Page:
ice sculpture contest

UVM Students Save the Ice Sculpture Contest

UVMFrom Burlington Free Press – January 25th, 2007…

Earlier this month, the city’s Park and Recreation Department announced dolefully that the popular snow-sculpting contest would not be part of this year’s Winter Festival on Feb. 10.

The reason? The city’s budget crunch. Under the new austerity imposed by Mayor Bob Kiss and Chief Administrative Office Jonathan Leopold, the roughly $10,000 the city gave in the past to the Winter Festival wasn’t going to be available.

Students in Dr. Lynn Gregory’s graduate/under-graduate event-planning class at the University of Vermont saw the meltdown of the sculpting contest as a challenge, and they began a project to save it. They’ve succeeded.

“This is a stellar group,” Gregory said of the 26 students in her class. “They have really stepped up and have worked a lot of hours to make this happen.”

She observed that while planning for events like snow sculpting can take a year, the students over the last month havepulled together sponsorship from Chittenden Bank and have found four Vermont sculptors who will come to town for the internationally sanctioned contest. Winners from Burlington’s and Bennington’s contests will compete next year in Burlington, with the winner going to the national competition in 2008.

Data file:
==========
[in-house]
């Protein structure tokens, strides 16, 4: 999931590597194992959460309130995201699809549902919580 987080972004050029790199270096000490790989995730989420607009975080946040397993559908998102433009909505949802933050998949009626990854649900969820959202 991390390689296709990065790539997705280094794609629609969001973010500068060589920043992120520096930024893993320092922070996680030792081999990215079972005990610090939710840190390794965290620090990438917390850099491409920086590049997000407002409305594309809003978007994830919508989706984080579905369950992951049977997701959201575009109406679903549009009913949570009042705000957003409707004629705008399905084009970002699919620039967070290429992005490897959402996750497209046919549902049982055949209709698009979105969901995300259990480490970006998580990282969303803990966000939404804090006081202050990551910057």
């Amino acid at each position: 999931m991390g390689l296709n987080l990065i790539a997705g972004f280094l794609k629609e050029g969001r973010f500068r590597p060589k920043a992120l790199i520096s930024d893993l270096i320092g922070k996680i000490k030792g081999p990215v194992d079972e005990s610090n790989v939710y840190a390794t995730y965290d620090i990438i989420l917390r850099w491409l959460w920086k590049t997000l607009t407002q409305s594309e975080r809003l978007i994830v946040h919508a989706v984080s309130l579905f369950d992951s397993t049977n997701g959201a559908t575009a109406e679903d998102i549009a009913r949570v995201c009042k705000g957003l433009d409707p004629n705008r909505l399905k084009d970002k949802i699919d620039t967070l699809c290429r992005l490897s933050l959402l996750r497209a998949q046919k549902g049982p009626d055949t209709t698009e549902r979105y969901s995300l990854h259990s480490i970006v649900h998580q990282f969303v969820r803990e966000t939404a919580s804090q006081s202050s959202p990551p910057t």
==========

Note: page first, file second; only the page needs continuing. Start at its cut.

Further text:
Gregory said the sculptors will begin carving their blocks of snow on the Church Street Marketplace (if the weather cooperates) on Thursday or Friday Feb. 8 or Feb. 9, and the contest judging will take place Feb. 10.on SaturdayShe said the short amount of time the students had to make arrangements precluded bringing in more sculptors, but the number could increase next year.

The students have arranged with the New England Culinary Institute to hold a chili cook-off Feb. 10 at the Waterfront, so residents who make the trip to the lake to watch the Penguin Plunge at 11 a.m. — with Mayor Bob Kiss starring as the lead swimmer — can warm themselves with a bowl or two of chili for a nominal price.

A big congrats to Gregory’s class for succeeding where the city couldn’t. I thought it should be possible to still have the event without taxpayer’s money. You would think that with all the connections the city officials and CEDO have, they should have easily been able to find the sponsors to pick up the tab.

It has been suggested previously to have college students solve other city problems such as the budget… perhaps the city council should give this another thought. Who knows what other problems could be solved by college students.